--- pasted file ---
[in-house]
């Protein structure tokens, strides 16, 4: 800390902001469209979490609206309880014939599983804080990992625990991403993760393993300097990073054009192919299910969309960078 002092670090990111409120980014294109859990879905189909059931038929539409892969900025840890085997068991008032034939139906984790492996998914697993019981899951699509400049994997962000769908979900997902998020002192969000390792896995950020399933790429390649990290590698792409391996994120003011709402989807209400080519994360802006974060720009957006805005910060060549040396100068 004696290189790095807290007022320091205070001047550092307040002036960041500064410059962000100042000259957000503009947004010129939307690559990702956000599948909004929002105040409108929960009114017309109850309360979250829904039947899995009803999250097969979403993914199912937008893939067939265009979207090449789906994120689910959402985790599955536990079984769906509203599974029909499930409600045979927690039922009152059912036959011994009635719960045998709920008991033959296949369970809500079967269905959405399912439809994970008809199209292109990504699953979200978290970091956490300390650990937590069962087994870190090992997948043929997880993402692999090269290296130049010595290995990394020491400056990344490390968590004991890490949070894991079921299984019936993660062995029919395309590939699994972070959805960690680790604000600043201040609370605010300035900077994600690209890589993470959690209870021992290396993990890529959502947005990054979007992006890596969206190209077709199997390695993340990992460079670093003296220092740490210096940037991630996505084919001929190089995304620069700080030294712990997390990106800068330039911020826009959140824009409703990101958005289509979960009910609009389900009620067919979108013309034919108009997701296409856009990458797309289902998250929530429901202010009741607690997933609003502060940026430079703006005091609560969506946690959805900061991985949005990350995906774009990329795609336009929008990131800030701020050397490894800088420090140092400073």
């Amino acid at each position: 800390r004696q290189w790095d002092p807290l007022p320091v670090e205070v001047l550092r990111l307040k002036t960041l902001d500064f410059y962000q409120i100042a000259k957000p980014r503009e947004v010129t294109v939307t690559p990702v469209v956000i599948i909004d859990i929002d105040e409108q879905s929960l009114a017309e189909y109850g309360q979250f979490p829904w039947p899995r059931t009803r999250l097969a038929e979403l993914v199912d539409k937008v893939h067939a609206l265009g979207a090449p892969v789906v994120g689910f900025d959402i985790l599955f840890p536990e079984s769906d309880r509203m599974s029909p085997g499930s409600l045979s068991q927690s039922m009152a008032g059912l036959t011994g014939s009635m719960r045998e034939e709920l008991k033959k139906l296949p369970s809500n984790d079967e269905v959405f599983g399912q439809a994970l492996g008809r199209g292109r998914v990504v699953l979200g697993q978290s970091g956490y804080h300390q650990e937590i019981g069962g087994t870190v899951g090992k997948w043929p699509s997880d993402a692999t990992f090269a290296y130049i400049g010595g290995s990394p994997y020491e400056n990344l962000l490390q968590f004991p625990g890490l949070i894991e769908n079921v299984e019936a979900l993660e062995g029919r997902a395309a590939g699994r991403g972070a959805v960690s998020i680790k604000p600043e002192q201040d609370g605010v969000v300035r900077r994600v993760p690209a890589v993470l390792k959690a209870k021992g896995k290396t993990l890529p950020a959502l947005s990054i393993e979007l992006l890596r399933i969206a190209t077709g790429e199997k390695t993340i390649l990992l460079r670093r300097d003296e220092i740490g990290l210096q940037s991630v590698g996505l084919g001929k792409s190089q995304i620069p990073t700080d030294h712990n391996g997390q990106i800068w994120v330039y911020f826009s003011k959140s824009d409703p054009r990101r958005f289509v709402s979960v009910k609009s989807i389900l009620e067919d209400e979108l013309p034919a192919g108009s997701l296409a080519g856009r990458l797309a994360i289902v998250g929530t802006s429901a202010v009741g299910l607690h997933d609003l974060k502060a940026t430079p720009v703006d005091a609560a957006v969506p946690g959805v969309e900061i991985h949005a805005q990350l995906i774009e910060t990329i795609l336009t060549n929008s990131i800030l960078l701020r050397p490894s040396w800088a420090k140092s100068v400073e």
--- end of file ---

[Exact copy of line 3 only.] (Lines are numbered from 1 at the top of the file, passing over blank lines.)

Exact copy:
């Amino acid at each position: 800390r004696q290189w790095d002092p807290l007022p320091v670090e205070v001047l550092r990111l307040k002036t960041l902001d500064f410059y962000q409120i100042a000259k957000p980014r503009e947004v010129t294109v939307t690559p990702v469209v956000i599948i909004d859990i929002d105040e409108q879905s929960l009114a017309e189909y109850g309360q979250f979490p829904w039947p899995r059931t009803r999250l097969a038929e979403l993914v199912d539409k937008v893939h067939a609206l265009g979207a090449p892969v789906v994120g689910f900025d959402i985790l599955f840890p536990e079984s769906d309880r509203m599974s029909p085997g499930s409600l045979s068991q927690s039922m009152a008032g059912l036959t011994g014939s009635m719960r045998e034939e709920l008991k033959k139906l296949p369970s809500n984790d079967e269905v959405f599983g399912q439809a994970l492996g008809r199209g292109r998914v990504v699953l979200g697993q978290s970091g956490y804080h300390q650990e937590i019981g069962g087994t870190v899951g090992k997948w043929p699509s997880d993402a692999t990992f090269a290296y130049i400049g010595g290995s990394p994997y020491e400056n990344l962000l490390q968590f004991p625990g890490l949070i894991e769908n079921v299984e019936a979900l993660e062995g029919r997902a395309a590939g699994r991403g972070a959805v960690s998020i680790k604000p600043e002192q201040d609370g605010v969000v300035r900077r994600v993760p690209a890589v993470l390792k959690a209870k021992g896995k290396t993990l890529p950020a959502l947005s990054i393993e979007l992006l890596r399933i969206a190209t077709g790429e199997k390695t993340i390649l990992l460079r670093r300097d003296e220092i740490g990290l210096q940037s991630v590698g996505l084919g001929k792409s190089q995304i620069p990073t700080d030294h712990n391996g997390q990106i800068w994120v330039y911020f826009s003011k959140s824009d409703p054009r990101r958005f289509v709402s979960v009910k609009s989807i389900l009620e067919d209400e979108l013309p034919a192919g108009s997701l296409a080519g856009r990458l797309a994360i289902v998250g929530t802006s429901a202010v009741g299910l607690h997933d609003l974060k502060a940026t430079p720009v703006d005091a609560a957006v969506p946690g959805v969309e900061i991985h949005a805005q990350l995906i774009e910060t990329i795609l336009t060549n929008s990131i800030l960078l701020r050397p490894s040396w800088a420090k140092s100068v400073e």